SL: Are there people who, even if you don’t want to dress like them, make you think, “Fuck, they’ve got really great style”?
BG: I think Sofia Coppola always looks great, I think Chloe Sevigny always looks great. I bumped into Alexa Chung in New York a couple of weeks ago and she looked amazing, she was wearing 70’s high jeans, a red sweater and red pumps and she looked great.
SL: Influencers and Instagram have also made fashion inspiration so accessible.
BG: In a way, I think it’s really good because it makes it all very democratic. In terms of people feeling stylish, confident and empowered, all that’s great. But it’s a shame in lots of ways – things are good when they’re a good idea, but if something’s been worn by lots of people, it stops being good. When I would style a fashion shoot before the internet, I’d have to do a lot of work researching, getting the story to be really strong, whether that meant looking at books or a movie. It was really exciting because you felt that it was yours.
SL: Your research must have been so much more varied – you couldn’t just search Pinterest.
BG: Exactly. I did a story with Sophie Dahl and Debbie Harry before the internet, and it was really fun – I got all these Debbie Harry books. When I used to go and see my editor, I would take ten reference books. It was just very… It was fun.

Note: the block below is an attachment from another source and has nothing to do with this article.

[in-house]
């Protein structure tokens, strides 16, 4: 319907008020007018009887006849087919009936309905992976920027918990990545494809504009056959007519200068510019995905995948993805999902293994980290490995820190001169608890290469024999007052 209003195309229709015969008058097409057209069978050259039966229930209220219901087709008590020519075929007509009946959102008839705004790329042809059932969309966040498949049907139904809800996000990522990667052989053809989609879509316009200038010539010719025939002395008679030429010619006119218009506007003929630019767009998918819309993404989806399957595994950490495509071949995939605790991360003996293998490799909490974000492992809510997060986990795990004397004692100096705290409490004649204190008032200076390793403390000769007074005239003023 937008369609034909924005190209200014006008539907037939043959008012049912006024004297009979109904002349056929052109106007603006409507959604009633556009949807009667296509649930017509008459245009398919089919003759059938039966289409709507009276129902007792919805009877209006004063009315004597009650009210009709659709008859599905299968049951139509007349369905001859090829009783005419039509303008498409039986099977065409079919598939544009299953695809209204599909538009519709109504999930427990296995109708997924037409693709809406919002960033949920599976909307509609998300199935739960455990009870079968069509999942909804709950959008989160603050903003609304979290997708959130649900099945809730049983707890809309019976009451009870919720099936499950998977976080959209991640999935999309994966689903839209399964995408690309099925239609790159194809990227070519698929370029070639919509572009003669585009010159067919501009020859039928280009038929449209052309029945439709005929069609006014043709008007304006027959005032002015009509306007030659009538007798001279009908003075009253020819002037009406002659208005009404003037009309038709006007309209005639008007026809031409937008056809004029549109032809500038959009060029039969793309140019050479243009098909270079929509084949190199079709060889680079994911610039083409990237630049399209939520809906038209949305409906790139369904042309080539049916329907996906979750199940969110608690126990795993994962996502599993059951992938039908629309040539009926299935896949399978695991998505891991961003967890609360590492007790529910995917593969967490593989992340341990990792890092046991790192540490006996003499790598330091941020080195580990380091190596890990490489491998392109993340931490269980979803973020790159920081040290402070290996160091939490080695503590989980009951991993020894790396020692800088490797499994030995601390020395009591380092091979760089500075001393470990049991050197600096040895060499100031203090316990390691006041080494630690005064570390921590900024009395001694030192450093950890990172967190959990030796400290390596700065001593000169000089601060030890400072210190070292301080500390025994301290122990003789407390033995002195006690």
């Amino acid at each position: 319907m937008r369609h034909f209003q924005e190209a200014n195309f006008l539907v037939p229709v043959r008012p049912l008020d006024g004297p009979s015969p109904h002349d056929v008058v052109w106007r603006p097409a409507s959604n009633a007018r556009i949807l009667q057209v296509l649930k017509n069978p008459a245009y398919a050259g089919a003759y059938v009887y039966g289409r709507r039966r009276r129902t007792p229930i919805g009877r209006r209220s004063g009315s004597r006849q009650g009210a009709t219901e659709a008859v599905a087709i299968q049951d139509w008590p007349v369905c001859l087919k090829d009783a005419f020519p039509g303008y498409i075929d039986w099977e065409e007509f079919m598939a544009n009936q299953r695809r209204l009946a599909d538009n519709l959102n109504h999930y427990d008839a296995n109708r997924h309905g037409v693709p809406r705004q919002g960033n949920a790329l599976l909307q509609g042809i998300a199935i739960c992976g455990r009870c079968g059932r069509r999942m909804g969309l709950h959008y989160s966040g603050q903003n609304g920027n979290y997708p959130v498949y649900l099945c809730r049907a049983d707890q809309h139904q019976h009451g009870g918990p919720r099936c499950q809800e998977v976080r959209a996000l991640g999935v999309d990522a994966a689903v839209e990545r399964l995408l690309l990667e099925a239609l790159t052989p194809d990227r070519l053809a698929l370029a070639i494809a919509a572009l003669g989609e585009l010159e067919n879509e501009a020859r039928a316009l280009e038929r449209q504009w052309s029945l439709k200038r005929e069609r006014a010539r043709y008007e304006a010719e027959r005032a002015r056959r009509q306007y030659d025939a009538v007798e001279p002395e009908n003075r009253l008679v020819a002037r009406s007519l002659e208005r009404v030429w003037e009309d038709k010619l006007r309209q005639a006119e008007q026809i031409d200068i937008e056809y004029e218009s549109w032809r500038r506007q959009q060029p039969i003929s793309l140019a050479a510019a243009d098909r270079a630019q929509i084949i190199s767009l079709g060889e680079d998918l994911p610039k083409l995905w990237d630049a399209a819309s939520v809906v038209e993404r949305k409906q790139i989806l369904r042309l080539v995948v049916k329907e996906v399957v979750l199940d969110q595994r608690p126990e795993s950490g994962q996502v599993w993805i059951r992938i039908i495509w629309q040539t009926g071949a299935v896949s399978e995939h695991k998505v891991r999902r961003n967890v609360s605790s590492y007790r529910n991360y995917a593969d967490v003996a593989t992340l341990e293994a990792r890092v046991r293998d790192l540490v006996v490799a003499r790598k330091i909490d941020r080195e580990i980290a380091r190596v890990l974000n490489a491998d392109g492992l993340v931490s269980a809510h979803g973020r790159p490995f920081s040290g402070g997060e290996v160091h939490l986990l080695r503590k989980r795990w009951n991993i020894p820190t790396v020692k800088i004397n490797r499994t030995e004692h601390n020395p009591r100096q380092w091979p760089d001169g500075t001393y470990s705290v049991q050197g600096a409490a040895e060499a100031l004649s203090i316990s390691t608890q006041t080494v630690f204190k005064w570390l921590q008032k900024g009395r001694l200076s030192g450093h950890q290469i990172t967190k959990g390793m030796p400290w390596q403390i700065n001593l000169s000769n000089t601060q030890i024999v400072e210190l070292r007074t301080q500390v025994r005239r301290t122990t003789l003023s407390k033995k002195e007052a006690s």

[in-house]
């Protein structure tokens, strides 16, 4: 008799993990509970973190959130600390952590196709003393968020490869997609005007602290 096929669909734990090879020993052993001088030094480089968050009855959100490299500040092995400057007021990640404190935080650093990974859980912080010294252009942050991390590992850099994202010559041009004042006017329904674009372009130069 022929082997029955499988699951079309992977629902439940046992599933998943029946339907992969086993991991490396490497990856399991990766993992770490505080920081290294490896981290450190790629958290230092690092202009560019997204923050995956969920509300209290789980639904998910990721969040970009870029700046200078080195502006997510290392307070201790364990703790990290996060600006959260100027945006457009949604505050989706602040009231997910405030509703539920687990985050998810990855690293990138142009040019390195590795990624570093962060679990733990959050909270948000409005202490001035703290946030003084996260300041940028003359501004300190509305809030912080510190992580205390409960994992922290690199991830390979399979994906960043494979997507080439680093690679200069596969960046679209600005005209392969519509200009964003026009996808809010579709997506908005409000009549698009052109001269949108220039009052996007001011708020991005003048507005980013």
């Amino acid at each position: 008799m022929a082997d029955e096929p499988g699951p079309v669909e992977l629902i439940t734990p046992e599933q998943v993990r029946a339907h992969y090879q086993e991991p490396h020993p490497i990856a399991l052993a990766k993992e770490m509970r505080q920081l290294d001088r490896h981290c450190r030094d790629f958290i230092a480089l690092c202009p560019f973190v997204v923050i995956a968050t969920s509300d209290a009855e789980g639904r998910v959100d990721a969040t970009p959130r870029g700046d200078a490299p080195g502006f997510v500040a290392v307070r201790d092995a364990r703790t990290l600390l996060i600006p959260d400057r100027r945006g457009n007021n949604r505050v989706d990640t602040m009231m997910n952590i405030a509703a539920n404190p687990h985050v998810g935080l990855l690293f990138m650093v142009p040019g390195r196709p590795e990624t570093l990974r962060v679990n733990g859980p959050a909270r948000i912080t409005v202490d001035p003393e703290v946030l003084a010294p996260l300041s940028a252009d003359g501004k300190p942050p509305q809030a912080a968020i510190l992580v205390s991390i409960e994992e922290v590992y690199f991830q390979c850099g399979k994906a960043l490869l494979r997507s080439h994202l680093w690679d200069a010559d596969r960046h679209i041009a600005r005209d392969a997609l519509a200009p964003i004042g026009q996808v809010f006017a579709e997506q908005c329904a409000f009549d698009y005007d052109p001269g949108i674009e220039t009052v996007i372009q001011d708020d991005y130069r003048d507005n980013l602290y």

SL: I guess that’s so different now for stylists working today.
BG: I think it must be really hard for a stylist working now. If everyone’s images are up for grabs, and everyone is explicit about their point of view, it must be really hard to think, “I’ve got an original voice,” or, “I’ve got something to say”. Really – do you? In that way, when it comes to the thrifting thing, I think I was quite lucky because I was really passionate about it. I did these great campaigns for [the magazine] Cheap Date and Alex Shulman happened to see them. It worked to do something a little bit off the cuff.
SL: What career moment really stands out to you?
BG: It’s probably my first shoot for Vogue, which was with Kate Moss. I also did Cindy Crawford’s comeback. I’ve been really lucky. I did a story in Cuba and then in Syria with Stella Tennant before the war broke out, then in Hungary, I did an Eastern Block story.
SL: Tell us about your London Fashion Week campaign with Nivea.
BG: Genuinely, if someone says to me what do you need before you go out, I think eyeliner, mascara and deodorant. I have a fear of having BO!
SL: Don’t we all.
BG: It’s the worst. So, I have the Nivea deodorant in my bag. Genuinely, that’s the way I roll.
SL: Is London the best fashion week?
BG: London’s contribution to style and fashion is like no other, but I don’t think it’s the best – it’s just London. It very much has its own cool, eclectic feel.
Get LFW ready thanks to the official sponsor, Nivea Black and White Invisible Deodorant.